If you know someone who pays more attention to Justin Bieber’s latest antics or Kim Kardashian’s baby bump, try and talk to them about the future of our country.
If you can get them focused on big picture challenges – like our nation’s aging population – you might just save yourself a small fortune in taxes.
Consider how our country is changing. Back in 1971 there were 7.8 people between the ages of 15-64 in Canada for every person over the age of 65. By 2010 that ratio had shrunk to just 4.9 people of working age for every retiree. By 2030 the federal government expects the ratio to shrink again; to just 2.7 people of working age for each retiree. This change can be chalked up to the massive “baby boom” generation born after World War II and a subsequent drop in the birth rate.
Why do those numbers matter? Well, who do you think pays more in taxes – a 55-year-old person who is working and making $60,000 per year or a 70-year-old retiree getting by on a $25,000 annual pension?
Obviously it’s the person working, as he or she will pay more in income taxes and likely more in sales taxes as well. That’s not a knock against senior citizens, it’s just a fact of life. But for governments, an aging population presents a major challenge.
How can governments pay for health care, fix our roads and provide other important services in the future if a greater share of citizenry are earning less and paying less in taxes?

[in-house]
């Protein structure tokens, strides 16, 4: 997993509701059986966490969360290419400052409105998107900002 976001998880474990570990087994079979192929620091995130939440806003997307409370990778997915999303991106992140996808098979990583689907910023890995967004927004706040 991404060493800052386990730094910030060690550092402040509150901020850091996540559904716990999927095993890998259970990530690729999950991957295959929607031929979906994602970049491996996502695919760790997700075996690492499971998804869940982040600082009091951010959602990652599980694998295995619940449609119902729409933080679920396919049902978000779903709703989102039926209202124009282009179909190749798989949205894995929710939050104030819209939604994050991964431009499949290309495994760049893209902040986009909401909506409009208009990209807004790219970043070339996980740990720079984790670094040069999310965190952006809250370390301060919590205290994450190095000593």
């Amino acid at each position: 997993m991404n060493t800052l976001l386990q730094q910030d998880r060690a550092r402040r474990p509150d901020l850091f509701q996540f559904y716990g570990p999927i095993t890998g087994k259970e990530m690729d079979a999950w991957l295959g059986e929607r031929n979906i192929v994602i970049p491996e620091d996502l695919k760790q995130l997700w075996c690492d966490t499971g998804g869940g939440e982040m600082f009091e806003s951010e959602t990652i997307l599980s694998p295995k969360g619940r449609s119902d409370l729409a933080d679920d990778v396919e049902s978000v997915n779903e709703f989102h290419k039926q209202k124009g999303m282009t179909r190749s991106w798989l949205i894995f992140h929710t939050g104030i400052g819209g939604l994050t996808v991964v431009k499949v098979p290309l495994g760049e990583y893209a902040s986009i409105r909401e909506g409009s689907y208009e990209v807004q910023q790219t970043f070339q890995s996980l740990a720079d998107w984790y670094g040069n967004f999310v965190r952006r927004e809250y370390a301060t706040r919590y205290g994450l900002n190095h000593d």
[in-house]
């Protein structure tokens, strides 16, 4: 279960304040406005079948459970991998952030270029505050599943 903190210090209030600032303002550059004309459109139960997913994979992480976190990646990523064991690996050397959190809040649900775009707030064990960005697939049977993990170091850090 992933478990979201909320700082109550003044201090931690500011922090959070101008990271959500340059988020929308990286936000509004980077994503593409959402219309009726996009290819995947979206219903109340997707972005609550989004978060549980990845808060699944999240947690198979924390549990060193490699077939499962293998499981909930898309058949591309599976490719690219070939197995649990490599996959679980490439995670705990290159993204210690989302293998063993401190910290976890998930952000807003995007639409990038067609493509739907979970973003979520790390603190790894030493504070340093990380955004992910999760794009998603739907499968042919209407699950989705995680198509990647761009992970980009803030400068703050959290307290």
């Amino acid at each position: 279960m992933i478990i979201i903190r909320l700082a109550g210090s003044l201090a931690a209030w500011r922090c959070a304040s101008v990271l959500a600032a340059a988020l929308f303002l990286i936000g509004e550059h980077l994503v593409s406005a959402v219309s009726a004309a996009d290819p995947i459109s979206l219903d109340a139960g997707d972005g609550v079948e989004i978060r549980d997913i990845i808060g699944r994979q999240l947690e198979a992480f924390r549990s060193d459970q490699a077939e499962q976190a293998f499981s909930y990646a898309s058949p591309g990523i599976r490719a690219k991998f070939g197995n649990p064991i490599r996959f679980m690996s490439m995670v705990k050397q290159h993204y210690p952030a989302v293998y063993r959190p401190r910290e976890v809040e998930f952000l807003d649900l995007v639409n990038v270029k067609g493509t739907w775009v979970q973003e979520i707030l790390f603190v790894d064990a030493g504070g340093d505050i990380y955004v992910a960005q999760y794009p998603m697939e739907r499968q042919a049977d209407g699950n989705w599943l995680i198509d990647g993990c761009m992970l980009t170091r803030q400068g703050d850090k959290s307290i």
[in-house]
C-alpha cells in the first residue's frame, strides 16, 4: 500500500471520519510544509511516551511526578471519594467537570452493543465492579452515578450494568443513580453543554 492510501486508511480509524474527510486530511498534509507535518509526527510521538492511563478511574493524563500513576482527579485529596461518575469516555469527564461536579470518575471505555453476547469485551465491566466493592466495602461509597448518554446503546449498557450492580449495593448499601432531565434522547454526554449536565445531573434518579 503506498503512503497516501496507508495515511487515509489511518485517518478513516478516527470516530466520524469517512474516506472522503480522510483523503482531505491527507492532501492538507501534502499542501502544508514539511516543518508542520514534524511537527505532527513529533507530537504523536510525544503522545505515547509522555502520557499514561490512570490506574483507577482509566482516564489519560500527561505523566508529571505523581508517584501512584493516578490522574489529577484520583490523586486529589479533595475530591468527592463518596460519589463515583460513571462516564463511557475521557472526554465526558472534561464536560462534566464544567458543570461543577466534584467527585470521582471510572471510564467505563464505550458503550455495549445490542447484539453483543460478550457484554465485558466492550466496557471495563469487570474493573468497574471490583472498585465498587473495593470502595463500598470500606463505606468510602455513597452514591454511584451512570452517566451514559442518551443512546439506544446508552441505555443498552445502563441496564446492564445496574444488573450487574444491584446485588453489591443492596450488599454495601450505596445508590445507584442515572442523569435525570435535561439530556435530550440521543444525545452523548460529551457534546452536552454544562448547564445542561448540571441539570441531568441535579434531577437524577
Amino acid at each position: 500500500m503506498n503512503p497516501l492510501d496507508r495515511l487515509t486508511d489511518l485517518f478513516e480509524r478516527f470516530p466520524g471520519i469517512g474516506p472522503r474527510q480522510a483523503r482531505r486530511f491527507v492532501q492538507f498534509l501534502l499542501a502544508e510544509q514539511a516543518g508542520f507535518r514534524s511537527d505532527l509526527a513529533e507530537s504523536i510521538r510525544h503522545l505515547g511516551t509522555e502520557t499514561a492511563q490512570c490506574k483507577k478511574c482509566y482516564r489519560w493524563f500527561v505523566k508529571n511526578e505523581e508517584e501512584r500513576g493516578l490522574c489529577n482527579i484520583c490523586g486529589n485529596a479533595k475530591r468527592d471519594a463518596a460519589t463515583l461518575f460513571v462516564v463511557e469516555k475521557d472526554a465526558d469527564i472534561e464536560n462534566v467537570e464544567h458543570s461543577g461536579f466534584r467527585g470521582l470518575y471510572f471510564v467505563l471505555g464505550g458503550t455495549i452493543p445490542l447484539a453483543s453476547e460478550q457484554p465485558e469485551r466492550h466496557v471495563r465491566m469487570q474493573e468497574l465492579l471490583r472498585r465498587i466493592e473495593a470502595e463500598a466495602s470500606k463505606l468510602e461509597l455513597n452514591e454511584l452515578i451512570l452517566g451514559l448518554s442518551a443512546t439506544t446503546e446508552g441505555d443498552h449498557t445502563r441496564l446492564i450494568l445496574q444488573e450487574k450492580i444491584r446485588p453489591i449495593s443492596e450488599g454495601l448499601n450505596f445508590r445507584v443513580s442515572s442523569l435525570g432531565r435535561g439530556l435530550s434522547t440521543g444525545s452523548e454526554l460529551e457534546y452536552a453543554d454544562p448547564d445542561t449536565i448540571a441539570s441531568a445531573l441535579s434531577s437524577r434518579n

One might assume since our governments have known about this challenge for decades they must have put aside some savings to help address the matter. Sadly they haven’t. Our federal debt is over $600 billion and if you throw in provincial and municipal debt in Canada it’s well over $1 trillion.
But that hasn’t stopped most Canadian politicians. Many are still out building expensive new football stadiums (instead saving millions by renovating old ones), signing far too generous contracts with government employees (anyone else out there retiring in their early 50s?) and giving big cheques to businesses through corporate welfare programs.
Unless governments want to sink further into debt and flirt with the Greek model, experts advise that governments are going to have to cut spending, raise taxes or a combination of the two.
To put the demographic shift problem into perspective, a 2013 report by the federal government’s Parliamentary Budget Officer suggests that provincial governments in Canada are going to face a shortfall of about $36 billion each year as our nation grows older. As a point of reference, the GST brought in about $30 billion in 2013-14.
For simplicity, just imagine going to the store and paying not only the GST and PST on your purchase, but also a second GST. Some studies project the situation to be much worse.
Either way, hopefully you can see why it’s important for more people to pay attention to what our elected officials are spending money on and the big picture issues that lie ahead.
Paying attention to the “Bieber news” can be entertaining, but if too many people skip the real news, it’ll cost us all dearly.